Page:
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2009 July 2

Class with Donatella

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Donatella Versace and a child from the Starlight Children's Foundation Donatella Versace and a child from the Starlight Children's Foundation
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(NEW YORK) A new flock of chicsters was born today at the Whitney Museum of American Art, as an unlikely teacher led 30 kids in an art project--Donatella Versace. The designer was on hand to launch Art Unites, a global initiative benefitting Starlight Children’s Foundation, an organization dedicated to brightening the lives of seriously ill children and their families in the United States, and the One Foundation in China, which fosters the long-term recovery of the areas devastated by last year’s earthquakes in the Sichuan province. Art Unites will provide canvas and art supplies to 500 children from Starlight and 900 children from the One Foundation, who will create original drawings that will be made into a one-of-a-kind Versace canvas tote bag, sold worldwide at Versace boutiques and on Gilt.com. Wednesday's event kicked off the initiative, with 30 children from Starlight creating their bags with Versace on hand.

“I’m looking forward to seeing what you do today. It should come from your heart!” Versace told the children after being introduced by Whitney director Adam Weinberg, Versace’s partner in the project. Weinberg and Versace will lead a panel in judging the bags when they're all finished, and one from each charity will be selected to be featured in Versace’s runway show in September. “Everyone who’s doing this, every one they do is going to be one bag, so everybody’s a winner,” said Versace while checking the students' work. “I worked with the One Foundation in China to save children after the earthquake. I think when children are involved in something like that, its very important to do something about it.”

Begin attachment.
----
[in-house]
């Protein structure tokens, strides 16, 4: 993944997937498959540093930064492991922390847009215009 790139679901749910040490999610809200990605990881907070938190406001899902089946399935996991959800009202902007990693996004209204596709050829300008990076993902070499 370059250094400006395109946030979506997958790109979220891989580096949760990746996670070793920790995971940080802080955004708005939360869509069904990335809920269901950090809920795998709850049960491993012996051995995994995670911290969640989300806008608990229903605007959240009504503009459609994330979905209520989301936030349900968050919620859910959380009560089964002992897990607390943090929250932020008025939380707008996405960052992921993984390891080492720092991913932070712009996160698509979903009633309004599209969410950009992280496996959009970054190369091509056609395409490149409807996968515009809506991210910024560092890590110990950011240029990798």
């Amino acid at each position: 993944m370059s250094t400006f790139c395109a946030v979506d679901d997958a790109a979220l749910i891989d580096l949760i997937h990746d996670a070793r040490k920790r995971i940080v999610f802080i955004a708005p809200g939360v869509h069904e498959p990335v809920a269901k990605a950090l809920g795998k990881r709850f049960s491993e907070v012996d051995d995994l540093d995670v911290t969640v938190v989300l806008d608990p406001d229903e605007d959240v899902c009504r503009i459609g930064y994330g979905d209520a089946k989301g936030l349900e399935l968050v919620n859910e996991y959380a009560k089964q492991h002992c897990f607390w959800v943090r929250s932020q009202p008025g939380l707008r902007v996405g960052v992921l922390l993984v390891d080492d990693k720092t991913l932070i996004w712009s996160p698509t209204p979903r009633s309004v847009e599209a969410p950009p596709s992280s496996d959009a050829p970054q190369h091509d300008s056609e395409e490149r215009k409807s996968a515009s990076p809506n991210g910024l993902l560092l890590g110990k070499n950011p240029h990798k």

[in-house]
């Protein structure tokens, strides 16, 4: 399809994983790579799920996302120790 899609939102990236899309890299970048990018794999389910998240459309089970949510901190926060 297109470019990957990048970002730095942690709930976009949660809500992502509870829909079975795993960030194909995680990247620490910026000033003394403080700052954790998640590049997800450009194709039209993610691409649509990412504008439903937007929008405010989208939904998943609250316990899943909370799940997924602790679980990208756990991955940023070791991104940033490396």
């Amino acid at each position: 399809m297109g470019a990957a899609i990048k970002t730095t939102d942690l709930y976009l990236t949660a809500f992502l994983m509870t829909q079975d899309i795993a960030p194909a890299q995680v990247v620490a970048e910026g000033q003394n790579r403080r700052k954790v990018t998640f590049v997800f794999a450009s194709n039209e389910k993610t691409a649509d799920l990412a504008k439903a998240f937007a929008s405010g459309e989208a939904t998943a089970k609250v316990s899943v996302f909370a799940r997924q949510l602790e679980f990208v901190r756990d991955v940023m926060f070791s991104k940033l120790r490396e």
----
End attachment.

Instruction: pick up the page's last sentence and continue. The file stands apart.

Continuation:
“This is going to be tricky! I’m looking forward to it,” said Weinberg of the judging. “I’m trying not to pre-judge anything. It’s interesting because people think of kids' art as having a particular style to it, certain repetitions, but actually they go in very different directions. I think there will be more diversity than one would think.” He looked around at the progress in the room. “It looks like we’re not getting 30 rainbows!” As for Versace, her judging criteria was simple. “It’s going to be difficult. I’m going to go not for talent, but for emotion.”
EMILY GYBEN




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